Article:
Placenamesni.orgthe history behind our place-names

British, County Antrim

Origin

Ir. Briotáis ‘wooden parapet or fortress’

Background

The Irish word briotáis is a direct borrowing from Old French bretesche signifying ‘boarding’ or ‘planking’ and referring to wooden parapets, usually associated with a Norman motte and bailey.   There is now no evidence of  any such feature in the townland [Ballibrittas 1606].

References

PMcK

Additional Information

Historical name form

Old FormRef. DateReference
Ballibrittas1605Inq. Ant. (DK) 44
Ballibrittas1606CPR Jas I 94a
Ballybrittas1641Inq. Ult. (Antrim) Car.I $143
Ballebrittas1641#Inq. Ult. (Antrim) Car.I $143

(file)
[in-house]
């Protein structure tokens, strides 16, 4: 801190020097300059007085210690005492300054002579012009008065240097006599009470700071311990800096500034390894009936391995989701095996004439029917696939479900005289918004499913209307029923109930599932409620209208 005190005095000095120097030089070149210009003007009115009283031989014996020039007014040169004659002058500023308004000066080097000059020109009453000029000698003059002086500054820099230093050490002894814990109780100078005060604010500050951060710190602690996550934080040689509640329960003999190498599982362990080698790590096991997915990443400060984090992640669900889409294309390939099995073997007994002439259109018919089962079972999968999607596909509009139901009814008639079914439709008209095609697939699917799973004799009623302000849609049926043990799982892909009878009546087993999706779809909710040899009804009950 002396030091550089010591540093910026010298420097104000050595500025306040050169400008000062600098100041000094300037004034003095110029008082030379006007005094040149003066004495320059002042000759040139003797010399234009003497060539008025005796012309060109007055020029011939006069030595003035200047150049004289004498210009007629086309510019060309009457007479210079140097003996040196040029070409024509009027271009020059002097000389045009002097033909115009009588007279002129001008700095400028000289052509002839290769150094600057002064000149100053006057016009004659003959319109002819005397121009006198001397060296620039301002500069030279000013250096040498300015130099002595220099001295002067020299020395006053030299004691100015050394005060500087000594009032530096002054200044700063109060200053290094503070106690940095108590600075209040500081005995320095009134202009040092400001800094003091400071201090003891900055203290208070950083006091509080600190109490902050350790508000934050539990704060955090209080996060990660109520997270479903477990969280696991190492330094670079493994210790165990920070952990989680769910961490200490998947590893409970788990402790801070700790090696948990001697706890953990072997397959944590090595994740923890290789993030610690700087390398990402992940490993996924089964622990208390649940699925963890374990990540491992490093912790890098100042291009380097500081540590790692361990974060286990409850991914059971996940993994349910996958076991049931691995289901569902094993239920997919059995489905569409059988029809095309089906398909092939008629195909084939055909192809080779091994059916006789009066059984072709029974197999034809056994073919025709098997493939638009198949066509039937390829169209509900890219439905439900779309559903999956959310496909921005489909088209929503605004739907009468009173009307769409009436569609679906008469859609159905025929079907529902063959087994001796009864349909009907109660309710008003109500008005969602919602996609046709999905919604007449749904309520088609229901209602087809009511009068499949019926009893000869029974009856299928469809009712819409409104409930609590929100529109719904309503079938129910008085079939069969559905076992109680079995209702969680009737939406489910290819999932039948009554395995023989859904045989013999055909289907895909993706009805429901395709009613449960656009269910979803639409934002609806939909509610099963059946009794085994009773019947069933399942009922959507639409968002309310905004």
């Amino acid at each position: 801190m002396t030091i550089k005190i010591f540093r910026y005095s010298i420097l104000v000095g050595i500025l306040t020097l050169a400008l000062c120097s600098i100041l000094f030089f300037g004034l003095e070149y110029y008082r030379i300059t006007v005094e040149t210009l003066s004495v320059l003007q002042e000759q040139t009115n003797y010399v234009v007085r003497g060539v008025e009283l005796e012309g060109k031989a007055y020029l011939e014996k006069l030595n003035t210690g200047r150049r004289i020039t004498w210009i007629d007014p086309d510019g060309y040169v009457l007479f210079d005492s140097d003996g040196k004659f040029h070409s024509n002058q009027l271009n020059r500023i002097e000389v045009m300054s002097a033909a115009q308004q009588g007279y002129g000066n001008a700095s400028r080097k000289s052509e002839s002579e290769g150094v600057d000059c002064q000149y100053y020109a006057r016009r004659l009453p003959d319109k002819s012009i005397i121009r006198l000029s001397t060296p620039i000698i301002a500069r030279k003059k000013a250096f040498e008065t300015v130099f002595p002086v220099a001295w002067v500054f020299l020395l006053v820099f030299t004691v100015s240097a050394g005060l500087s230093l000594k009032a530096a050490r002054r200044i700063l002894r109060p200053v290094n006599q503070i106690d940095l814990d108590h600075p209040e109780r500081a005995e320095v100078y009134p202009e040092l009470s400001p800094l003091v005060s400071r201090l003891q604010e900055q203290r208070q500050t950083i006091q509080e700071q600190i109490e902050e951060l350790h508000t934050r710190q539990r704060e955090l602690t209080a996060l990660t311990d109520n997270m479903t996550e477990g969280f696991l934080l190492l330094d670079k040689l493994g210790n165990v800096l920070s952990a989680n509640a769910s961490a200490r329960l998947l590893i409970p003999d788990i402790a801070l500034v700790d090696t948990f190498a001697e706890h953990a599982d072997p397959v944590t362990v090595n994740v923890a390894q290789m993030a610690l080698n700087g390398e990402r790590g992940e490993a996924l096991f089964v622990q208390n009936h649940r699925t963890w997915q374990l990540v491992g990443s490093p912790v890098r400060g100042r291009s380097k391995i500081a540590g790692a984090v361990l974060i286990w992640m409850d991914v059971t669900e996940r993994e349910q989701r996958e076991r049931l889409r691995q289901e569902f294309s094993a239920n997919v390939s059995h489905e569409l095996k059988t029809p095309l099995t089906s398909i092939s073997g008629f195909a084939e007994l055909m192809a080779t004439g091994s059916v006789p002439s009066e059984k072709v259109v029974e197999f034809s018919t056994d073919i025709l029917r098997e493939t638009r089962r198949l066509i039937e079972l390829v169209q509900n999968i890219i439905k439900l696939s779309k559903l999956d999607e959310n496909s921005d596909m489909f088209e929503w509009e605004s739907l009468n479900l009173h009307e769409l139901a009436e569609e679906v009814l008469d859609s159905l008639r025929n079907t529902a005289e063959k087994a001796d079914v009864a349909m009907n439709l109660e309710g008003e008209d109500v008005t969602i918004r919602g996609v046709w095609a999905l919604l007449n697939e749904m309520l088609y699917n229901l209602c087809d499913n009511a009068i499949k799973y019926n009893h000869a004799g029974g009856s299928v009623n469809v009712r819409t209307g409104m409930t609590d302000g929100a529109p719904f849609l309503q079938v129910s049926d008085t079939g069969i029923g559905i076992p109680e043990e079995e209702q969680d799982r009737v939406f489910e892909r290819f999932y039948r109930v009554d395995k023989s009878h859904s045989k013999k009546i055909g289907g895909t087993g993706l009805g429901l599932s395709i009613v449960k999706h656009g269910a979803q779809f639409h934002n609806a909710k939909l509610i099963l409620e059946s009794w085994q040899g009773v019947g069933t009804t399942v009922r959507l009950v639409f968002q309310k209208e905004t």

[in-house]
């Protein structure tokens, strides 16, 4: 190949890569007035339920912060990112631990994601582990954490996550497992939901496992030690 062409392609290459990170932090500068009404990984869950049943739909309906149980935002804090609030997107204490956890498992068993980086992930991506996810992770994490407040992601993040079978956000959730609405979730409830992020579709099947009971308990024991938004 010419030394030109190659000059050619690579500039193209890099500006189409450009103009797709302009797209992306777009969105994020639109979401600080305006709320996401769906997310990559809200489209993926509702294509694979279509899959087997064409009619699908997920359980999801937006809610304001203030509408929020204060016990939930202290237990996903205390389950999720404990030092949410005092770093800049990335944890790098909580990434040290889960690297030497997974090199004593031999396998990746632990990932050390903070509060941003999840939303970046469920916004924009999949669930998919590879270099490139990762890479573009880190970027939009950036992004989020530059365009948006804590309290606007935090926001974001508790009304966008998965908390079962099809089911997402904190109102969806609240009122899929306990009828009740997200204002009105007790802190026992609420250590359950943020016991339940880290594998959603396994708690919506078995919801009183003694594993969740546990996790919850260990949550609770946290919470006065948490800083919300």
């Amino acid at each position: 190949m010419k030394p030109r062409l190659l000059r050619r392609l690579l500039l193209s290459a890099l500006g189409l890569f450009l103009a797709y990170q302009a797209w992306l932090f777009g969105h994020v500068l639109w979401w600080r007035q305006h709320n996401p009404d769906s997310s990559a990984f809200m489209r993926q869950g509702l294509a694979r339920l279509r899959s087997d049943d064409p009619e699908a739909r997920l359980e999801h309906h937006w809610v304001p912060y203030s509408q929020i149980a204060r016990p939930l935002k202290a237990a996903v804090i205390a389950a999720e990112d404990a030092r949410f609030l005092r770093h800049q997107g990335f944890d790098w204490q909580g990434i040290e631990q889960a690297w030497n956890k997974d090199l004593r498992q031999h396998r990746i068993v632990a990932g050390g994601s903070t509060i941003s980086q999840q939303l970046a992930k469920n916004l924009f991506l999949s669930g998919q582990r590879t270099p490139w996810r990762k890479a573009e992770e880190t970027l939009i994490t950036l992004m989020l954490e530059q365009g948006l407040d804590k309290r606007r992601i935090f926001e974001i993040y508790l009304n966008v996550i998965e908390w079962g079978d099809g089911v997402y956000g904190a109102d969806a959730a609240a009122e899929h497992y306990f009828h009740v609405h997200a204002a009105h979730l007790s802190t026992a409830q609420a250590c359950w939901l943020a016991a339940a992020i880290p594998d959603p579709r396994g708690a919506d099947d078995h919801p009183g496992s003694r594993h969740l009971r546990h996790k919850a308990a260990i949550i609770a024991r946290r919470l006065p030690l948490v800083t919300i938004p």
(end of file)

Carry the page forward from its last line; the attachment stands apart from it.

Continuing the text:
Brittas1657cHib. Reg. Massereene
Ballybrittas1669ASE 194b
Brittas1669ASE 194b
Brytes1669HMR Ant. 97
British1672cHib. Del. Antrim
Brittas1703Forfeit. Estates 365a
British1780Lendrick Map
~Briotas ""speckled land""1832cJ O'D (OSNB) A7 123
Brittas (which means speckled land, from brit ""spe1875Joyce ii 289
Briotas ""A Bretesche (early Norman Castle)""1934Magill's Antrim 71
Barony
Massereene Lower
Parish
Killead
Parish in 1851
Killead
Townland
None
Place name ID
18593
Place name type
T